Special report: State and illegal practicesBy Nicolas Fischer, Alexis Spire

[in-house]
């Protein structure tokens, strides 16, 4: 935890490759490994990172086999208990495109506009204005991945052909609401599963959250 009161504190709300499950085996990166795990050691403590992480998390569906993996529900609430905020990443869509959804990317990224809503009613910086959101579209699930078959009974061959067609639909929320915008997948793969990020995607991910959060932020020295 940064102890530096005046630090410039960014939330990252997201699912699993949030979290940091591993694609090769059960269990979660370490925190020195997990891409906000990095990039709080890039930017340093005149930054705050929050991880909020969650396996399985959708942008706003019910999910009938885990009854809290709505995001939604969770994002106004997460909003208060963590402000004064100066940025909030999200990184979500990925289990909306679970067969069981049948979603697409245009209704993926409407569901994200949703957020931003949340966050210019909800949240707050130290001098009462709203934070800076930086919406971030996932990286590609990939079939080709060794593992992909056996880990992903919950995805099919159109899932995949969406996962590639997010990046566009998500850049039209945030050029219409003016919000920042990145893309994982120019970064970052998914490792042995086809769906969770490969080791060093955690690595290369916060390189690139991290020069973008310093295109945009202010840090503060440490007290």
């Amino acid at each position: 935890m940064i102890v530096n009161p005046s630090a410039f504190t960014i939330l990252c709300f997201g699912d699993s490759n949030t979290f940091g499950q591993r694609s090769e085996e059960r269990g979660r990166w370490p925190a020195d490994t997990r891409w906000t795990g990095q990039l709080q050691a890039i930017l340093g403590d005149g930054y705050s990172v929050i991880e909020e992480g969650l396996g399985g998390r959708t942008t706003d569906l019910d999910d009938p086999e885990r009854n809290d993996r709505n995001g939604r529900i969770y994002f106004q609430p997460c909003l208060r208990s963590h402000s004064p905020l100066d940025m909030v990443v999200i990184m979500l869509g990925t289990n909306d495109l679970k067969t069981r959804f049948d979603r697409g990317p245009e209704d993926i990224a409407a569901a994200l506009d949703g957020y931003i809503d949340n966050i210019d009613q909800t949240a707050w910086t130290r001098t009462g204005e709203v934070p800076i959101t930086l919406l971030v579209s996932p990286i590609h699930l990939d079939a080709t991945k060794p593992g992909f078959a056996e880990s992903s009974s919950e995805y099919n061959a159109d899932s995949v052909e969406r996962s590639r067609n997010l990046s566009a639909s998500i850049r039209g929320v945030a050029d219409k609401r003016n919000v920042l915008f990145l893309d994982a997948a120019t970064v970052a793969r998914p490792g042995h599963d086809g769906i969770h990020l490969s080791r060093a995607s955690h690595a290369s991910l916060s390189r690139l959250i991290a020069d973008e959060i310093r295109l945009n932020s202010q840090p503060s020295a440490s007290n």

The contributions gathered in this special issue of Politix underline the interest of the notion of "differential management of illegal practices" formulated by Michel Foucault thirty years ago. The use of this notion in social sciences should be seen here as a contribution to government studies: in a context of tightening state control over certain populations, it focuses on the unequal enforcement of legal provisions by state agents in charge of qualifying and repressing illegality, without limiting the scope to the mere analysis of judicial actors. Studying the differential enforcement of the law first supposes analyzing the dispositions and the professional ethos of civil servants. But it also implies seeing the management of illegality as a collective and relational phenomenon: state officials act out in local arenas where other actors are able to use the law and negotiate its implementation. In the same way, this study requires thinking of the management of illegality and illegal practices themselves as mutually constitutive, and analyzing them jointly.